Investors returned to an infamous part of the fixed income market last week, US mortgage backed securities, as government yields around the world continued to fall into negative territory.
According to data from Ultumus, the iShares US Mortgage Backed Securities UCITS ETF (IMBS) saw inflows of $291m in the week to 30 August, the second highest across all ETFs listed in Europe.
US mortgage backed securities were the bonds used by banks which caused the biggest crash since the Great Depression in the 1930s.
Moving into more niche parts of the fixed income market is a further sign of the ongoing hunt for yield, which have been artificially suppressed since the Global Financial Crisis following central banks’ quantitative easing experiment.
Around $16trn of negative-yielding government debt is trading on the fixed income market today. German 10-year bunds are currently yielding -0.70% while 10-year Japanese government bonds yield -0.27%.
This has been driven by central banks across developed markets cutting interest rates amid a worsening outlook for global growth.
After signalling four rate hikes in 2019 at the end of last year, the Federal Reserve cut rates in July while the European Central Bank (ECB) has signalled plans to cut rates and take additional measures to stimulate the lacklustre eurozone economy.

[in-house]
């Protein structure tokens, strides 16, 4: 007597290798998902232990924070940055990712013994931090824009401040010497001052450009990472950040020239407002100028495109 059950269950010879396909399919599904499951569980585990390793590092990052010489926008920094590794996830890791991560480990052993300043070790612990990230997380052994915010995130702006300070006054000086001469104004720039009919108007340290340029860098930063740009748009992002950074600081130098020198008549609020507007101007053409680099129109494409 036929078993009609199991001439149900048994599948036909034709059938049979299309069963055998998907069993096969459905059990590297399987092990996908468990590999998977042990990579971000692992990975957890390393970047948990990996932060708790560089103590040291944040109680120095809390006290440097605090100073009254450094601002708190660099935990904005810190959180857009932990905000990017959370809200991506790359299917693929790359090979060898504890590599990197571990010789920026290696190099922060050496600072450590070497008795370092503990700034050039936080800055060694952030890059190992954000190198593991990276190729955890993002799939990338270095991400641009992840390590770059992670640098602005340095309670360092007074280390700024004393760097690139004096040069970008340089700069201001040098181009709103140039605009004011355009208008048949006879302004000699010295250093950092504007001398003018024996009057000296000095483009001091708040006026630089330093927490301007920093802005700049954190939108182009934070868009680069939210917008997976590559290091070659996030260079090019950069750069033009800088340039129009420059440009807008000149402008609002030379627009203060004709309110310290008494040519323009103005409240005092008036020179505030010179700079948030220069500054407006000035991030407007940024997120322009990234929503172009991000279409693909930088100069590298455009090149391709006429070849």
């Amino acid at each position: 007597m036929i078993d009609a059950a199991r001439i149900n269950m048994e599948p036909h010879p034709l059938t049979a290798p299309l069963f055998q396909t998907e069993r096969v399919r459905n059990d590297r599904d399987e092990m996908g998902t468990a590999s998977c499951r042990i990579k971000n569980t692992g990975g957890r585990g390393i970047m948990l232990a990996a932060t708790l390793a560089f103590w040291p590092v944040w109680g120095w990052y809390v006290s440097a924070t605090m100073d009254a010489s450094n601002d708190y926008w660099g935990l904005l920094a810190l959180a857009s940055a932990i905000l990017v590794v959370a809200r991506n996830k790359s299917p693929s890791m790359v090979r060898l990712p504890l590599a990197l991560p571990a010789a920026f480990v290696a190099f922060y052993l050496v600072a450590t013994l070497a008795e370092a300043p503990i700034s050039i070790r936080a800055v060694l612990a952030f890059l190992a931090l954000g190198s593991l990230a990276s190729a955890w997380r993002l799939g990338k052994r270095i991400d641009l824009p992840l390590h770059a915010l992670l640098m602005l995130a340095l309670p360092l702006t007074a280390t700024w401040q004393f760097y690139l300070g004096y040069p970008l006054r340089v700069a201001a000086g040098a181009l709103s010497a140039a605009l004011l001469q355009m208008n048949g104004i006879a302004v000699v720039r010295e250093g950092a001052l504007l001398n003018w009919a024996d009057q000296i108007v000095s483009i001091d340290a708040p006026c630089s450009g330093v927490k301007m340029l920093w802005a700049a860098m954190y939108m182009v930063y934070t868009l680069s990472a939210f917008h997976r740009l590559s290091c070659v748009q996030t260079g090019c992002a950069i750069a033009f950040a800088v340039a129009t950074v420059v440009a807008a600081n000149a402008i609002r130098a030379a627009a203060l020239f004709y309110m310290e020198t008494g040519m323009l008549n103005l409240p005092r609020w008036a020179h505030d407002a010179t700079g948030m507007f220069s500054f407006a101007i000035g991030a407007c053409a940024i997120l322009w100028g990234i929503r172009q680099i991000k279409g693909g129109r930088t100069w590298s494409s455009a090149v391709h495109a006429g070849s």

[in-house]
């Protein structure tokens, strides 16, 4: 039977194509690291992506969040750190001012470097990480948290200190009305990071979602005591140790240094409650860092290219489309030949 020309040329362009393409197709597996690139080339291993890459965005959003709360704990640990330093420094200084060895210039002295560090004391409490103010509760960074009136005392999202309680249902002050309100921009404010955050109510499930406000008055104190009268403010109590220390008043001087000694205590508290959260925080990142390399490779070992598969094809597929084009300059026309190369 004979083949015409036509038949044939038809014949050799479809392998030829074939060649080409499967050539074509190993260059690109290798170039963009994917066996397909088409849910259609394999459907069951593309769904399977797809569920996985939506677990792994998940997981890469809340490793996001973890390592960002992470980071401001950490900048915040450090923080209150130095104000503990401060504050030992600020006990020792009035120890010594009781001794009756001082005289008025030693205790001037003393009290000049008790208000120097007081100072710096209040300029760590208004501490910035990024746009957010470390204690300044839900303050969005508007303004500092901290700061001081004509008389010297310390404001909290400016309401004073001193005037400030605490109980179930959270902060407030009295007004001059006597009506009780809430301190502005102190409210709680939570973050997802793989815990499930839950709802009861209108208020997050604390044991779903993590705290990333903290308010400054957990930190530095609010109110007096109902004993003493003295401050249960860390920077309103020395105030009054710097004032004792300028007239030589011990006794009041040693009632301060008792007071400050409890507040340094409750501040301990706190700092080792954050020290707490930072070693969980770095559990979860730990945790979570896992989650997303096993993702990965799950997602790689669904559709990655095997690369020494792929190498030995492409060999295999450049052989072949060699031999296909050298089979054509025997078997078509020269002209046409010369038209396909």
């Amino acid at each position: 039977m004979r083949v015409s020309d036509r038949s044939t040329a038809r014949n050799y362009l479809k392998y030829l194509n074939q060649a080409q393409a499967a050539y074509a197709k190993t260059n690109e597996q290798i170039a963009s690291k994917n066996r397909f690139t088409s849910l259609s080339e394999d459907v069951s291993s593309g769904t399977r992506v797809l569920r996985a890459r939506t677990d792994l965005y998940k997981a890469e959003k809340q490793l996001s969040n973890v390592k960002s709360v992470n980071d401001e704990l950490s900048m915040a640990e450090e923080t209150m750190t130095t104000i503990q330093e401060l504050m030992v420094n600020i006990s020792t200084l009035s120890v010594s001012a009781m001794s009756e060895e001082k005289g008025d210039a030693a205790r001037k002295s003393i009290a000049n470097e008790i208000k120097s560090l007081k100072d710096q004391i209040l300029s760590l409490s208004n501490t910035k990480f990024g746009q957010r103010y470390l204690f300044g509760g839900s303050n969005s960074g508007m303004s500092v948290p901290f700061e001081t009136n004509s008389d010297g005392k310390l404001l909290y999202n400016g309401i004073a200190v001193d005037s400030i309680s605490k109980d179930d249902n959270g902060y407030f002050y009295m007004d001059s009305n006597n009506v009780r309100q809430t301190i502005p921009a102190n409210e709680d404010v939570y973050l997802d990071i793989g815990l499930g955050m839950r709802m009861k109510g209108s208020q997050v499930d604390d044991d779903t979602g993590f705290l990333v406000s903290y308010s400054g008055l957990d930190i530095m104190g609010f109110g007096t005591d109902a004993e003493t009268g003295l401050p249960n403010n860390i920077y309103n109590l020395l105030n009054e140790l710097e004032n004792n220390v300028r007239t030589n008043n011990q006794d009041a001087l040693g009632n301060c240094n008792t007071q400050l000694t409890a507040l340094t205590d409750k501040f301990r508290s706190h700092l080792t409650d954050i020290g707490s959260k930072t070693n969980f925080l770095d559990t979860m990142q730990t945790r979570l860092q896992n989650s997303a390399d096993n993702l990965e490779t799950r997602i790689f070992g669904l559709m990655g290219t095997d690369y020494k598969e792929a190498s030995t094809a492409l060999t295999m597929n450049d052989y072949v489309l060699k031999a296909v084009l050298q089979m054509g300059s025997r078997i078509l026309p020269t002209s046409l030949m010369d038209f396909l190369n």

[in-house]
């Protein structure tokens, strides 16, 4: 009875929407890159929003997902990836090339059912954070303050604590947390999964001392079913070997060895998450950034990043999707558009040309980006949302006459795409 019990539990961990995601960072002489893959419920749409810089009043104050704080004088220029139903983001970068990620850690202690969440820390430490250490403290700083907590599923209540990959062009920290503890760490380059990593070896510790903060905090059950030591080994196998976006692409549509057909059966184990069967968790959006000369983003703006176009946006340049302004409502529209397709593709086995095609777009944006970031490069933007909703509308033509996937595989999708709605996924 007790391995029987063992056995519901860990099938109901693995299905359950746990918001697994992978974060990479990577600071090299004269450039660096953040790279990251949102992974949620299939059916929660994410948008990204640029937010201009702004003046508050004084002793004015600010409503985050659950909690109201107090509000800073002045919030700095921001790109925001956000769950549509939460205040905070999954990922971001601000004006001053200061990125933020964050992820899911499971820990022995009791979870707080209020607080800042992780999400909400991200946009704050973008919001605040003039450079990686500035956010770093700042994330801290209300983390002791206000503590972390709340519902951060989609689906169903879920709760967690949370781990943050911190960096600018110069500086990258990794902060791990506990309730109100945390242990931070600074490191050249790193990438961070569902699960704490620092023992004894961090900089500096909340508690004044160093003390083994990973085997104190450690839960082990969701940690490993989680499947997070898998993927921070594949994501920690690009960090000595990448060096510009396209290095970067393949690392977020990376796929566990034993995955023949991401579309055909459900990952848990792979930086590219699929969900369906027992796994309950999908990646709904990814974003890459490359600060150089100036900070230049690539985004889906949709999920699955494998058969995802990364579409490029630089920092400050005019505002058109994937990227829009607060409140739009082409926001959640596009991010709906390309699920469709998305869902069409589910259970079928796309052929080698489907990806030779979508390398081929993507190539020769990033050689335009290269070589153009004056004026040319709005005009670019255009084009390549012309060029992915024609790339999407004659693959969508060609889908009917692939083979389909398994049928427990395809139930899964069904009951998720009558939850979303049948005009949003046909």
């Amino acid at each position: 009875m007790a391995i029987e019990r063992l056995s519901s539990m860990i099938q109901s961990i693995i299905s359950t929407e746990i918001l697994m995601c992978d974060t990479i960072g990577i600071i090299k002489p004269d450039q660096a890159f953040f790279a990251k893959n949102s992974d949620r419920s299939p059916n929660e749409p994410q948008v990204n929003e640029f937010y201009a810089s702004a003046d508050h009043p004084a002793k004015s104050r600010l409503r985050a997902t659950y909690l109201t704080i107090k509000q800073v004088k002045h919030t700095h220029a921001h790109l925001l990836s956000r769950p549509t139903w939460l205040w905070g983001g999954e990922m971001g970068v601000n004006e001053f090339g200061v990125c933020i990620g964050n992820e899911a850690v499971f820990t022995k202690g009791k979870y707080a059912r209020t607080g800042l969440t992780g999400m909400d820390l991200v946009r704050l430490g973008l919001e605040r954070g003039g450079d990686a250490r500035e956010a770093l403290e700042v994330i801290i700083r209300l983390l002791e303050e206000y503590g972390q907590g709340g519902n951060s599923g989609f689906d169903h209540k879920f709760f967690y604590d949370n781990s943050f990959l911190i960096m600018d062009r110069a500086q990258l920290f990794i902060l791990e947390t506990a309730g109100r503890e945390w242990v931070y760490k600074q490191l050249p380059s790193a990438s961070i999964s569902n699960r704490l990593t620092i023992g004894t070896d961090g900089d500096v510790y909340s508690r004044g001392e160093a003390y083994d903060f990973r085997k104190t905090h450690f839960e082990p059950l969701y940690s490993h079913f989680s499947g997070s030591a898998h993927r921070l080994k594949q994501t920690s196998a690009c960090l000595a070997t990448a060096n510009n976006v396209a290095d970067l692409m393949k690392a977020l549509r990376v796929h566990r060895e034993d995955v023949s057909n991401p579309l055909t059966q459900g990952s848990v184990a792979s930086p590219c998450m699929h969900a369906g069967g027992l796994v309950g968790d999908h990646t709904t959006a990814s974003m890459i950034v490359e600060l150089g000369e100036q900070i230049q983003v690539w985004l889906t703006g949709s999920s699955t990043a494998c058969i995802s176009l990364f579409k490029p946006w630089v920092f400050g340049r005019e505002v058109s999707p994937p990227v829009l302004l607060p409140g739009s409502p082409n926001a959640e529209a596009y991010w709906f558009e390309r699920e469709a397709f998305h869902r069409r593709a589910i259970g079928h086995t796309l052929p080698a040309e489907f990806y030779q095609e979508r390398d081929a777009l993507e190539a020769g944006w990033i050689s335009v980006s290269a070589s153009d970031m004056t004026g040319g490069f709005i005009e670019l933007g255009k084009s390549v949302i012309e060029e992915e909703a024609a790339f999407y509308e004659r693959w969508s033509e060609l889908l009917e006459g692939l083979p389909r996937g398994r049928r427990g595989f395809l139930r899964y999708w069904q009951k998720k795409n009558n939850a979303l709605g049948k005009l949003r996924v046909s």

In this scenario, David Absolon, investment direct at Heartwood Investment Management, said central banks would “very likely” cut rates and increase their QE programmes.
“These actions would lead to a further rise in the amount of negative yielding debt globally, as well as a further collapse in yield curves meaning that investors would require disproportionately higher compensation for short-term lending relative to long-term lending, reflecting significant near-term uncertainty.”
Meanwhile, Robin Marshall, director, fixed income research at FTSE Russell warned this period of low growth could lead to the “Japanification” of Western economies, where low interest rates prop up ailing companies.
Fixed income has been the asset class of choice so far this year. According to data from Morningstar, fixed income ETFs saw a record $107bn inflows in H1 globally taking over assets under management to $776bn, the first time flows have crossed the $100bn mark in the asset class.